What To Do After a Car Accident in Indiana
Stein Law Group understands how challenging it can be to know what to do after a car accident in Indiana. Fortunately, our expert team can guide you through the process of assessing your losses, seeking out essential care, and fighting for legal justice.
You put your safety in the hands of other drivers whenever you hit the road. Unfortunately, those other drivers can let you down. A crash can be shocking and leave you dazed and confused. You or those traveling with you may have sustained injuries. Knowing what to do immediately after an accident in Indiana can help you avoid common mistakes that could jeopardize your physical recovery and financial compensation.
Check for Injuries and Get to Safety
The first step is to get yourself and others to safety. Check yourself and your passengers for injuries. If someone is passed out or otherwise unresponsive, ensure that their airways are clear and they are breathing. Do your best to wake any unresponsive parties and get everyone out of harm’s way. Pull over somewhere safe, if possible, or step out of the vehicle and seek a safe place as soon as you can do this without danger.
As soon as you and your passengers are out of immediate danger, call 911.
Do not leave the accident scene. Indiana Code 9-26-1-1.1 requires you to remain at the scene to exchange information with the other drivers and talk to the authorities. The law further states that motorists must provide “reasonable assistance” to anyone injured in the accident.
If you’re qualified to conduct first aid, follow your CPR or relevant first aid training until help arrives.
Call the Police
Once you have determined the condition of yourself, your passengers, and anyone else involved, contact local police. If you’ve already called 911, a police officer will likely be arriving with medical personnel.
Indiana law requires all parties involved in a car accident and any witnesses to alert the police or call 911 about roadway collisions. Failure to report an accident can result in a Class B misdemeanor charge.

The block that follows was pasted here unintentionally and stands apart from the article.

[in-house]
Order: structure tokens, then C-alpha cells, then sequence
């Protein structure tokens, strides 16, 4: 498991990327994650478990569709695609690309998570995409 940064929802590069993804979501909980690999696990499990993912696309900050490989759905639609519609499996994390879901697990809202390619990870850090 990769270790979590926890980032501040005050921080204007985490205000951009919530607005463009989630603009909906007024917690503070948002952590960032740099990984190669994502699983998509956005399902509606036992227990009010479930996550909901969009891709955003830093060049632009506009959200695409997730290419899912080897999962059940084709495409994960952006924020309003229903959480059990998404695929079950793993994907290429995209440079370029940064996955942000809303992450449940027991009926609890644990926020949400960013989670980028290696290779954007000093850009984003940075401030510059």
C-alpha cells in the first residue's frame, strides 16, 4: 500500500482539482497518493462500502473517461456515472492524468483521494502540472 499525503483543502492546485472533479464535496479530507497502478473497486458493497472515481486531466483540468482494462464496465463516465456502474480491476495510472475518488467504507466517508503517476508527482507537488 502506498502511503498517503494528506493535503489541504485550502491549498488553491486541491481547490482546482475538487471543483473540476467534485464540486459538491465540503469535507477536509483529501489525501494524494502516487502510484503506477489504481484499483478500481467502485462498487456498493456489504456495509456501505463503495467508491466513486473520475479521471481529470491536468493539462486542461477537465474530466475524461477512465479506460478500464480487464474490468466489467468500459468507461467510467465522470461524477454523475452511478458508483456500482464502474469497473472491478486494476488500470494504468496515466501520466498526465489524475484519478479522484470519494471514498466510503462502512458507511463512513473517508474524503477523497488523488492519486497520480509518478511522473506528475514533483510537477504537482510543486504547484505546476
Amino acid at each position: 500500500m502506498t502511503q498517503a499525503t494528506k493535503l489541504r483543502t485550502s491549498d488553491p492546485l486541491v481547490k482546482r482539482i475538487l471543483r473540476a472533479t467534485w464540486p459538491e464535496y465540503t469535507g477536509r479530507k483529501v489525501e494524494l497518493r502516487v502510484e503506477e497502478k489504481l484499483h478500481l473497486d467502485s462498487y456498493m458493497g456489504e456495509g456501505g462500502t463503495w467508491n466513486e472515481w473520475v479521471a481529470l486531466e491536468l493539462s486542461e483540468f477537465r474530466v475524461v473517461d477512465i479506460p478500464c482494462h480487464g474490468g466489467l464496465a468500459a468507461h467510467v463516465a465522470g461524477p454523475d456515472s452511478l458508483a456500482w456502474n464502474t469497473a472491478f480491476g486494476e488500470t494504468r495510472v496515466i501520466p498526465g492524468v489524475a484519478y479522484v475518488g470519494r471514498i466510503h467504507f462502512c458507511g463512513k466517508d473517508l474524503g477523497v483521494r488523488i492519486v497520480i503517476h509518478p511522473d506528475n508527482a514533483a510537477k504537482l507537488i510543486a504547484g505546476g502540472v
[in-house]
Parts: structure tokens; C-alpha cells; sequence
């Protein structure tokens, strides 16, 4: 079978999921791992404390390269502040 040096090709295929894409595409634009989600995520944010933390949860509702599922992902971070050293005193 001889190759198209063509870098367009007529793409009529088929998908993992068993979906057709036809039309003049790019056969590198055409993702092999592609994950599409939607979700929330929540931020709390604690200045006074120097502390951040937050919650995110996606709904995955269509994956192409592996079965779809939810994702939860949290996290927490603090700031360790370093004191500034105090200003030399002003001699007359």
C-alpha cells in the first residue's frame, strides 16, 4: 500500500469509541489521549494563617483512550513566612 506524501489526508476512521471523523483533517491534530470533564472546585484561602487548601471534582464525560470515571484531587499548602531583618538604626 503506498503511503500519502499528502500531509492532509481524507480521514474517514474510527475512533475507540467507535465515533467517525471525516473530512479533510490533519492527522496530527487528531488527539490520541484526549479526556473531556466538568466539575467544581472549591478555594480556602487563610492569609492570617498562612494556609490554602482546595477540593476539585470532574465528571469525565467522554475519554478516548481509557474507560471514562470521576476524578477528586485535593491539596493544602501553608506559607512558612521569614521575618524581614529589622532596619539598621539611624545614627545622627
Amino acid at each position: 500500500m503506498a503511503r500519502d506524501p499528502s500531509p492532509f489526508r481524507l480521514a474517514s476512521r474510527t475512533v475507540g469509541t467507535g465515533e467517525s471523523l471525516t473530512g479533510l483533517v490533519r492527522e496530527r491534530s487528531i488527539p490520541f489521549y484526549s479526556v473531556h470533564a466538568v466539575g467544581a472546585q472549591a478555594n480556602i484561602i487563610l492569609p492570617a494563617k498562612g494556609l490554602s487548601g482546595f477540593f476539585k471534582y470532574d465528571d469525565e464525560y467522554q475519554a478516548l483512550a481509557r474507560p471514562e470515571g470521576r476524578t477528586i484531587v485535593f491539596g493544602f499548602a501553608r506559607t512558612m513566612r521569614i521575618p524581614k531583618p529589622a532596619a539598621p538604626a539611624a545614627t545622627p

If the unreported accident causes another person’s injury, prosecutors can elevate that charge to a Class A misdemeanor. If an unreported accident results in a fatality, those who failed to report that accident could face felony charges from Level 6 to Level 3, as defined by
When officers arrive, you should also file a police report. They will record information about the accident and speak to everyone involved. Alternatively, some police stations allow you to file a report online.
You must also complete an Operator’s Proof of Insurance and Crash Report within ten days of your accident. This report aims to verify that the drivers involved had the required insurance coverage at the time of the accident.
Indiana Code 9-26-1-1.1 states that even if drivers involved in an accident only have minor injuries, they still need to exchange contact information.
Note, however, that you must be careful when communicating with an at-fault party, particularly if you want to pursue a personal injury claim later. If you apologize for an accident, the other party may use that apology as an admission of fault in litigation. Such admissions may make securing compensation for your injuries and damages difficult.
Instead of apologizing or commiserating with the at-fault party, wait for the police to arrive to give your statement and consult an attorney at your earliest opportunity.
Document the Accident Scene
You can document your accident while waiting for police officers and first responders to arrive. It’s important to gather evidence of liability in case you file a personal injury claim.
To pursue a personal injury case against the party liable for your accident, you must have evidence proving the other driver’s negligence. The evidence that can help prove your right to compensation in civil court might include the following:
- Videos of your car crash
- Photos of the wreckage, your related injuries, or vehicle damage
- Statements from witnesses
- Physical evidence such as debris and skidmarks